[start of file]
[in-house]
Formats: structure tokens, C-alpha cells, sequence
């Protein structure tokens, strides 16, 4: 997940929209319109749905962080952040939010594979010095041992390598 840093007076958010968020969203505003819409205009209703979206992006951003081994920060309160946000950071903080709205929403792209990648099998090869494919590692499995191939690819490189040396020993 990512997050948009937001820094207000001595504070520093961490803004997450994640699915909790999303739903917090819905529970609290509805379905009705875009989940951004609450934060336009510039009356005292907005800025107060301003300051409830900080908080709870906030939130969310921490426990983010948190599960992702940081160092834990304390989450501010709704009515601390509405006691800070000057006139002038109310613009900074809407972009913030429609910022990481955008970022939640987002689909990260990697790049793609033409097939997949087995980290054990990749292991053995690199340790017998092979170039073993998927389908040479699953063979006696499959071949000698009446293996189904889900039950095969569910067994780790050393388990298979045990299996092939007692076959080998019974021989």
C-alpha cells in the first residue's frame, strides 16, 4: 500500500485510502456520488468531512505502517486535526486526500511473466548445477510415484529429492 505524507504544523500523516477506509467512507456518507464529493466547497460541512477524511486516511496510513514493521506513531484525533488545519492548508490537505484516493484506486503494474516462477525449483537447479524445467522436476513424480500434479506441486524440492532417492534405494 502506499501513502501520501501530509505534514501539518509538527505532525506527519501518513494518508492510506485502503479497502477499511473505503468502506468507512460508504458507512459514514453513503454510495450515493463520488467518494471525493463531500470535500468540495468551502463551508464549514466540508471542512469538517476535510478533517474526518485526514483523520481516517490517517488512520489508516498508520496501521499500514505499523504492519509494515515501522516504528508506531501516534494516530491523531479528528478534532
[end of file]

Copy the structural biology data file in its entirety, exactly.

[in-house]
Formats: structure tokens, C-alpha cells, sequence
């Protein structure tokens, strides 16, 4: 997940929209319109749905962080952040939010594979010095041992390598 840093007076958010968020969203505003819409205009209703979206992006951003081994920060309160946000950071903080709205929403792209990648099998090869494919590692499995191939690819490189040396020993 990512997050948009937001820094207000001595504070520093961490803004997450994640699915909790999303739903917090819905529970609290509805379905009705875009989940951004609450934060336009510039009356005292907005800025107060301003300051409830900080908080709870906030939130969310921490426990983010948190599960992702940081160092834990304390989450501010709704009515601390509405006691800070000057006139002038109310613009900074809407972009913030429609910022990481955008970022939640987002689909990260990697790049793609033409097939997949087995980290054990990749292991053995690199340790017998092979170039073993998927389908040479699953063979006696499959071949000698009446293996189904889900039950095969569910067994780790050393388990298979045990299996092939007692076959080998019974021989």
C-alpha cells in the first residue's frame, strides 16, 4: 500500500485510502456520488468531512505502517486535526486526500511473466548445477510415484529429492 505524507504544523500523516477506509467512507456518507464529493466547497460541512477524511486516511496510513514493521506513531484525533488545519492548508490537505484516493484506486503494474516462477525449483537447479524445467522436476513424480500434479506441486524440492532417492534405494 502506499501513502501520501501530509505534514501539518509538527505532525506527519501518513494518508492510506485502503479497502477499511473505503468502506468507512460508504458507512459514514453513503454510495450515493463520488467518494471525493463531500470535500468540495468551502463551508464549514466540508471542512469538517476535510478533517474526518485526514483523520481516517490517517488512520489508516498508520496501521499500514505499523504492519509494515515501522516504528508506531501516534494516530491523531479528528478534532